So, the switch is in position one for this first interval of time

DTS and it is in position two for a second interval of time D prime TS.

I've also labeled the inductor voltage in

current as well as the capacitor voltage in current.

Incidentally, here is how we in practice normally

realize the switch using power transistors and diodes.

So there's a gate drive circuit that's just shown here as

a voltage source but when we want the switch to be in position one,

this gate driver will produce a high voltage on

the gate of the MOSFET that will turn it on and when it's

on it effectively pulls this node down to

ground just like when the switch is in position one.

For the switch in position two,

what we do is the gate driver turns off the MOSFET by making its gate voltage low.

When the MOSFET is turned off,

the inductor will forward bias the diode turning

it on and putting the switch effectively in position two.

Now, one thing you might wonder is why can we

put a diode here and why does it automatically come on?

Now, one way to look at this is to go back to

the formula for the inductor that the inductor voltage is

L DIL DT which is the voltage from plus to minus across here.

So, when the MOSFET is on we build up

some positive current flowing through the inductor and through the MOSFET.

When we turn the MOSFET off,

one way to think about it is we're effectively trying to interrupt the inductor current.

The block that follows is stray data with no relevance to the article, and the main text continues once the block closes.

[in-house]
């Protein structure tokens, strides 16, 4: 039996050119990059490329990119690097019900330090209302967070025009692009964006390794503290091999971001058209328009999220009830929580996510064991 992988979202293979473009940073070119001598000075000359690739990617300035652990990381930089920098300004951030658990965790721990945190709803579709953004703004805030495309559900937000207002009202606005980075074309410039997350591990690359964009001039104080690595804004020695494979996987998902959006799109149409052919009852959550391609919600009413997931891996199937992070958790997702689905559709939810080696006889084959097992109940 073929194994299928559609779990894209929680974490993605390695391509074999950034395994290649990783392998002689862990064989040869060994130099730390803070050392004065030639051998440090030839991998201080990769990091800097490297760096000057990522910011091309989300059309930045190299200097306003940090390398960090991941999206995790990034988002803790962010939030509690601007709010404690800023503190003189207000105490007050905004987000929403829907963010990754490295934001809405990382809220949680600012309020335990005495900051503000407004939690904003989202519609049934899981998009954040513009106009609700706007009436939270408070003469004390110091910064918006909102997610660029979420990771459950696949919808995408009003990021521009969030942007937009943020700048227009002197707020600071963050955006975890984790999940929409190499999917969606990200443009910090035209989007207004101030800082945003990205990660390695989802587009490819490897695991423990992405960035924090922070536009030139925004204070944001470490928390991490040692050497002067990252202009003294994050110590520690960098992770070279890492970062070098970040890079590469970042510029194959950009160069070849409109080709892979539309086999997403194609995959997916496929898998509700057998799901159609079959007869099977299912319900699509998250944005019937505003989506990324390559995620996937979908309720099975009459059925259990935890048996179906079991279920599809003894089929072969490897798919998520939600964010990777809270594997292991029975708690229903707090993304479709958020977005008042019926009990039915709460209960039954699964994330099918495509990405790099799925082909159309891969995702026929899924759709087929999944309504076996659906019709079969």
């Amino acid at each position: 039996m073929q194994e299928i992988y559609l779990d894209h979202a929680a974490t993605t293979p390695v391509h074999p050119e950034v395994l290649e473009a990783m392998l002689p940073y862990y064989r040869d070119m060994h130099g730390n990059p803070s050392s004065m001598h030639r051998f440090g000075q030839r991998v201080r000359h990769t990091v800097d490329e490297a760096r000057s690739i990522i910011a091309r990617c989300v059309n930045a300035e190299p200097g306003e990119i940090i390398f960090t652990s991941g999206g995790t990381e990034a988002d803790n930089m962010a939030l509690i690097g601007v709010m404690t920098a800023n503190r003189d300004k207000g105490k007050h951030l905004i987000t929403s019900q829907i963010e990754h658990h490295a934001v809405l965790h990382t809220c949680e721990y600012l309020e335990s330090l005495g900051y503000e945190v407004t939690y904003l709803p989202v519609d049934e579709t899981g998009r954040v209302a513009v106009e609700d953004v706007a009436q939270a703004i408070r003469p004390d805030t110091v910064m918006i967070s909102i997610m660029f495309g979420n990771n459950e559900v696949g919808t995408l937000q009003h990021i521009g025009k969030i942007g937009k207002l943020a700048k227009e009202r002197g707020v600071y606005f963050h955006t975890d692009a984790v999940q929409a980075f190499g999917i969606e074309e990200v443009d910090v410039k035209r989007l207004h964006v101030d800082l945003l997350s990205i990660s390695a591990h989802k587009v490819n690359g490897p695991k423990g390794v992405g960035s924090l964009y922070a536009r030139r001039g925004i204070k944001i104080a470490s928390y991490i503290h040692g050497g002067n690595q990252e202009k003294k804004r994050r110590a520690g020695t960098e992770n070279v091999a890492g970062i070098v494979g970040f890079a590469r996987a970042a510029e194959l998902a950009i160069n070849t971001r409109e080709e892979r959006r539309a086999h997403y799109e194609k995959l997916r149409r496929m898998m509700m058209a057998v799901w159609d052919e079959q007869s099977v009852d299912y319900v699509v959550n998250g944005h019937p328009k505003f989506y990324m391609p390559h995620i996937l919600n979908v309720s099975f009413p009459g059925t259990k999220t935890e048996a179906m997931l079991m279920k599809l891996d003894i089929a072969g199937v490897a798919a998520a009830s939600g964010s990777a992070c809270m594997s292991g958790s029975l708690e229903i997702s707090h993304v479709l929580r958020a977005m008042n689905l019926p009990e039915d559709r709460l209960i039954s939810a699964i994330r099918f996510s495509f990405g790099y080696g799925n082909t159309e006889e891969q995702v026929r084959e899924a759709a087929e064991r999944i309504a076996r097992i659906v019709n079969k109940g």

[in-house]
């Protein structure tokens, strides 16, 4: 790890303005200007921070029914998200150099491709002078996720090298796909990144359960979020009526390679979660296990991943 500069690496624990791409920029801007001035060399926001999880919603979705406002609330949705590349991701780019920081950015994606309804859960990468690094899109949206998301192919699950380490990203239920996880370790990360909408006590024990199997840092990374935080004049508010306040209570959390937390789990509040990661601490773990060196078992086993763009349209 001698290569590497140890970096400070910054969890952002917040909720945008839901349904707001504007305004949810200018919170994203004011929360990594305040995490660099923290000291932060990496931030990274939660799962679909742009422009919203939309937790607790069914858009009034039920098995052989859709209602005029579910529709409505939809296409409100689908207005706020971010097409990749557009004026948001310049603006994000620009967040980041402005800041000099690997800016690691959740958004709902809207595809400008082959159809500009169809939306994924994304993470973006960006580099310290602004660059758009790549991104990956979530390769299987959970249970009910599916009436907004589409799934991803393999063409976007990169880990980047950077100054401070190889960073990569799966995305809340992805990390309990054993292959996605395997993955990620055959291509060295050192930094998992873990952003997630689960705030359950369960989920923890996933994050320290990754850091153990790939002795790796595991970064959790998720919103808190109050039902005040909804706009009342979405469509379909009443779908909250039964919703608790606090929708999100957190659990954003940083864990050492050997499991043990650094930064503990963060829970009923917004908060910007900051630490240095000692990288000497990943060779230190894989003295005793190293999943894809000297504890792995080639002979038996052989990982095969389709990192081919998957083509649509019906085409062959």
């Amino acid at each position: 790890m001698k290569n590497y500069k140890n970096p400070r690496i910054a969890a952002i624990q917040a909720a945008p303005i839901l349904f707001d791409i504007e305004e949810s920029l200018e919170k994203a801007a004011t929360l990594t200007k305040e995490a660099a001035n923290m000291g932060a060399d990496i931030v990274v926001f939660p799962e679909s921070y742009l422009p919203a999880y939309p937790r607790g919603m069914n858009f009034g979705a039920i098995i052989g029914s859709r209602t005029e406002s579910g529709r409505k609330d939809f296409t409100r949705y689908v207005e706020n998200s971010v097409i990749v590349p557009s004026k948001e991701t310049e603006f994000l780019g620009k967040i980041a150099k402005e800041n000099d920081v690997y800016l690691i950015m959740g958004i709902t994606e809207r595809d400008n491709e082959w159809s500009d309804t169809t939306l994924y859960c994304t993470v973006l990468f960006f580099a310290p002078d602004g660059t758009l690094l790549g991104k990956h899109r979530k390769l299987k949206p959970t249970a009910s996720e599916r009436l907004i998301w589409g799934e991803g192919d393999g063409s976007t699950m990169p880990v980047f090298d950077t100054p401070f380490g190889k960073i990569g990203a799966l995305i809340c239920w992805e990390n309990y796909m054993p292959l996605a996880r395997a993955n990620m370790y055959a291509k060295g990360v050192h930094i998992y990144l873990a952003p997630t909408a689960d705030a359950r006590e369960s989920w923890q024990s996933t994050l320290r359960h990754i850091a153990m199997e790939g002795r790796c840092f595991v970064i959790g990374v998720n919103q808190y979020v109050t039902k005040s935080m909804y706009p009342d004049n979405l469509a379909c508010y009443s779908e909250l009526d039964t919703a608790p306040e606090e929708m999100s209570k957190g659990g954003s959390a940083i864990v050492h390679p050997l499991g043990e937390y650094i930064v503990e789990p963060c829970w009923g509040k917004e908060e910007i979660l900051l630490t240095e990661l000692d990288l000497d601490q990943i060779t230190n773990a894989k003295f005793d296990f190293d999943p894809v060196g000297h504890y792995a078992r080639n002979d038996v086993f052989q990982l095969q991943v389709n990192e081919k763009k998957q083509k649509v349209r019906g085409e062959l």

So, the inductor current that was positive is now trying to be

forced by the MOSFET turning off to go immediately to zero.

So what is DIL DT?

Well, DIL DT is big and negative if we're shutting it off.

You can think of it as heading towards minus infinity

for slope that maybe in practice it isn't.

DIT isn't that large but it is negative and large in magnitude.

So, if the IL DT is negative,

say let's call it minus infinity,

what that does is it will make VL become big and negative.

Well VL is plus to minus in this direction that's the reference direction.

So, if VL is a negative number effectively it means that

the negative terminal is becoming positive and the positive terminal is going down.

So this node here where the MOSFET is connected will head to

a large positive voltage from the voltage developed in the inductor.

So, it heads towards plus infinity but

long before it gets there it forward biases the diode.

So in fact when this voltage rises above

the output voltage the diode will turn on and clamp

this voltage to the output and once it does turn

on then it provides a path for the inductor current to flow,

the inductor is happy and the current no longer tries to change.

So we can put a MOSFET and a diode that will operate automatically with the MOSFET.

Sometimes in the business,

a diode that operates in this fashion is called a freewheeling diode.